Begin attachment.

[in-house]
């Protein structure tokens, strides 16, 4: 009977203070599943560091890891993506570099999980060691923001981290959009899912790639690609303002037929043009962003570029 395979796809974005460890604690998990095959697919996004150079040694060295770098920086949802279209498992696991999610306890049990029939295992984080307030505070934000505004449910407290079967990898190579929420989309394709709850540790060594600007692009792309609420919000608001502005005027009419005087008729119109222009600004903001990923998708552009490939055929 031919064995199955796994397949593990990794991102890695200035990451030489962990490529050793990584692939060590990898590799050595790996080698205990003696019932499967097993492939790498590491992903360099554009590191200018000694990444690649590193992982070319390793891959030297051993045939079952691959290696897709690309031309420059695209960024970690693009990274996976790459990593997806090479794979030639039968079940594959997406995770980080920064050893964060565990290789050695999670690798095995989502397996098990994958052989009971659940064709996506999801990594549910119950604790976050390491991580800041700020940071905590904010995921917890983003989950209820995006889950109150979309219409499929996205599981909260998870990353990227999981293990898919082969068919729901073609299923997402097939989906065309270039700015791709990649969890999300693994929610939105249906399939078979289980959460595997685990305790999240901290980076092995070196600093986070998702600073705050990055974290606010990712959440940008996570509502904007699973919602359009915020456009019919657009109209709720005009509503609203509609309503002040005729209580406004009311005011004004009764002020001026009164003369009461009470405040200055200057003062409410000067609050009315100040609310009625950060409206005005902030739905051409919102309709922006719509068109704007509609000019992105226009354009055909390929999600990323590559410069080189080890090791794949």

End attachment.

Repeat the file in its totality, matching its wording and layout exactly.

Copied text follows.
[in-house]
């Protein structure tokens, strides 16, 4: 009977203070599943560091890891993506570099999980060691923001981290959009899912790639690609303002037929043009962003570029 395979796809974005460890604690998990095959697919996004150079040694060295770098920086949802279209498992696991999610306890049990029939295992984080307030505070934000505004449910407290079967990898190579929420989309394709709850540790060594600007692009792309609420919000608001502005005027009419005087008729119109222009600004903001990923998708552009490939055929 031919064995199955796994397949593990990794991102890695200035990451030489962990490529050793990584692939060590990898590799050595790996080698205990003696019932499967097993492939790498590491992903360099554009590191200018000694990444690649590193992982070319390793891959030297051993045939079952691959290696897709690309031309420059695209960024970690693009990274996976790459990593997806090479794979030639039968079940594959997406995770980080920064050893964060565990290789050695999670690798095995989502397996098990994958052989009971659940064709996506999801990594549910119950604790976050390491991580800041700020940071905590904010995921917890983003989950209820995006889950109150979309219409499929996205599981909260998870990353990227999981293990898919082969068919729901073609299923997402097939989906065309270039700015791709990649969890999300693994929610939105249906399939078979289980959460595997685990305790999240901290980076092995070196600093986070998702600073705050990055974290606010990712959440940008996570509502904007699973919602359009915020456009019919657009109209709720005009509503609203509609309503002040005729209580406004009311005011004004009764002020001026009164003369009461009470405040200055200057003062409410000067609050009315100040609310009625950060409206005005902030739905051409919102309709922006719509068109704007509609000019992105226009354009055909390929999600990323590559410069080189080890090791794949």